“It’s good that recently there have been some positive signs to restore the dialogue between Poland and Lithuania, however, it’s not enough. What we need are concrete decisions made by our national authorities to solve problems of the Polish community”, Waldemar Tomaszewski said after a meeting with the Minister of Foreign Affairs of Lithuania, Linas Linkevičius.
The meeting between the Minister of Foreign Affairs and the leader of the Electoral Action of Poles in Lithuania [Polish: Akcja Wyborcza Polaków na Litwie; AWPL], a leader of the parliamentary faction of AWPL, Rita Tamašunienė, and a chairman of a Polish-Lithuanian parliamentary group, Michał Mackiewicz, was initiated by the Minister himself, who is going to visit Warsaw at the beginning of February.
During the Friday meeting, the politicians discussed still unsolved problems of Poles in Lithuania: the issues of bilingual streets signs in places where substantial Polish communities reside, the problems of Polish education in Lithuania, the original spelling of Polish surnames in Lithuanian documents,and the land return process in Vilnius Region.
“During our discussion, we stressed that the problems of bilingual street signs and education could be solved very quickly by restoring laws that had been in force only few years ago”, said Tomaszewski.
The Law on national minorities concerning the use of national minorities’ language, including bilingual street signs, was accepted – stressed the leader of AWPL – “when Lithuania regained its independence on January 29, 1991, under the leadership of the current leader of the conservatives, Vytautas Landsbergis”. At the beginning of the year 2010, when the conservatives were in power, the law was revoked. The members of Seimas have not discussed any new law regulating the issues of the national minorities yet.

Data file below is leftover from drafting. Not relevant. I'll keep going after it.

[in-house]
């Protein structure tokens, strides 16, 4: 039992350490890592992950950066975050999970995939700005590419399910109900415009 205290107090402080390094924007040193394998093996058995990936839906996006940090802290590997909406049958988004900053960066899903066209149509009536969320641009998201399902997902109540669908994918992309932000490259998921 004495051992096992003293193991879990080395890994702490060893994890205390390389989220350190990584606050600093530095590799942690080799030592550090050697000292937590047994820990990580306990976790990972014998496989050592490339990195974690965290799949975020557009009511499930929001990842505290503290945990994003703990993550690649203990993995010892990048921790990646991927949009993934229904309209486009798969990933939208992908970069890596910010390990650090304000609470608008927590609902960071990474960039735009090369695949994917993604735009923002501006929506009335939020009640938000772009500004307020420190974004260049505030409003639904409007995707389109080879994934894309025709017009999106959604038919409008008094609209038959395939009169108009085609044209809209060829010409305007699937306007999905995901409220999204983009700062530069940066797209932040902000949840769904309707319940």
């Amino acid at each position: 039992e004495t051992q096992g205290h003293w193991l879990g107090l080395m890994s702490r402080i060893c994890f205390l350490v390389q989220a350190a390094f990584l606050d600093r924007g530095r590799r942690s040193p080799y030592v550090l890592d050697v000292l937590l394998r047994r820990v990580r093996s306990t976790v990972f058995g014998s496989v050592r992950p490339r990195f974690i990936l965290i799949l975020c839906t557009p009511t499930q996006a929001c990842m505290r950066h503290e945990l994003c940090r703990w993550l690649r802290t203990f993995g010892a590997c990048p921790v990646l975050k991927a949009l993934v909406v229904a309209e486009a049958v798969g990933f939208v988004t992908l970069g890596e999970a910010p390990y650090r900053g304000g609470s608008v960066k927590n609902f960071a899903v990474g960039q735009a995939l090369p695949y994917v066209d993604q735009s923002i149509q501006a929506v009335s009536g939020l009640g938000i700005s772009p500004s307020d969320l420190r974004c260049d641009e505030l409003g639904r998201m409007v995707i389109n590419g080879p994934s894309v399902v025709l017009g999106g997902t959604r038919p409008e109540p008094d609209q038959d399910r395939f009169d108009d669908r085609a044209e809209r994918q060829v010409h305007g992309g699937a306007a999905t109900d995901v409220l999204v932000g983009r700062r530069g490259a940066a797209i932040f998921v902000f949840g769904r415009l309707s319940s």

As far as education is concerned, in 2011 the Parliament of Lithuania accepted a law which, according to the members of Polish community, discriminated Polish education in Lithuania. The law standardized the Matura exam in Lithuanian for Lithuanian schools as well as for schools of national minorities. It is worth stressing that the curriculum is different in both types of schools.
“On the basis of the Framework Convention for the Protection of National Minorities, the situation of national minorities cannot be deteriorated, however, we can observe clear regression”, indicated Tomaszewski.
The politician judged the meeting with the Minister before his visit in Warsaw positively, however, he emphasized that “there are only words but no concrete actions”.
Tłumaczenie Karolina Rolka w ramach praktyk w Europejskiej Fundacji Praw Człowieka, www.efhr.eu. Translated by Karolina Rolka the framework of a traineeship programme of the European Foundation of Human Rights, www.efhr.eu.